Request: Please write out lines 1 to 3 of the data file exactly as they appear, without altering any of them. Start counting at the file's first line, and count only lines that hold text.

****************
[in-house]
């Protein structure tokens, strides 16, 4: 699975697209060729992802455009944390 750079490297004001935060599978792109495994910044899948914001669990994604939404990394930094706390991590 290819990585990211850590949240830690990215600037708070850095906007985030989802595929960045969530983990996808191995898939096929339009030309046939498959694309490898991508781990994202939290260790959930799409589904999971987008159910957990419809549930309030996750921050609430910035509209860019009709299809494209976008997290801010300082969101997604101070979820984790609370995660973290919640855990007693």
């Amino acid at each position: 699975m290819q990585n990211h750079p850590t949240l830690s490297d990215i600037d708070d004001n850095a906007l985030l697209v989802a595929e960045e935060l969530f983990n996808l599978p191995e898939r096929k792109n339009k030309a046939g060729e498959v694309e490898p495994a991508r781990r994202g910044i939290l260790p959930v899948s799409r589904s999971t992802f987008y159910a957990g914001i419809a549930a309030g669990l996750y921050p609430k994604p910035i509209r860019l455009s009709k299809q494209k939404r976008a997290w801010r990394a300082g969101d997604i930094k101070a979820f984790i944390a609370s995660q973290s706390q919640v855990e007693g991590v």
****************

[in-house]
């Protein structure tokens, strides 16, 4: 699975697209060729992802455009944390 750079490297004001935060599978792109495994910044899948914001669990994604939404990394930094706390991590 290819990585990211850590949240830690990215600037708070850095906007985030989802595929960045969530983990996808191995898939096929339009030309046939498959694309490898991508781990994202939290260790959930799409589904999971987008159910957990419809549930309030996750921050609430910035509209860019009709299809494209976008997290801010300082969101997604101070979820984790609370995660973290919640855990007693």
């Amino acid at each position: 699975m290819q990585n990211h750079p850590t949240l830690s490297d990215i600037d708070d004001n850095a906007l985030l697209v989802a595929e960045e935060l969530f983990n996808l599978p191995e898939r096929k792109n339009k030309a046939g060729e498959v694309e490898p495994a991508r781990r994202g910044i939290l260790p959930v899948s799409r589904s999971t992802f987008y159910a957990g914001i419809a549930a309030g669990l996750y921050p609430k994604p910035i509209r860019l455009s009709k299809q494209k939404r976008a997290w801010r990394a300082g969101d997604i930094k101070a979820f984790i944390a609370s995660q973290s706390q919640v855990e007693g991590v």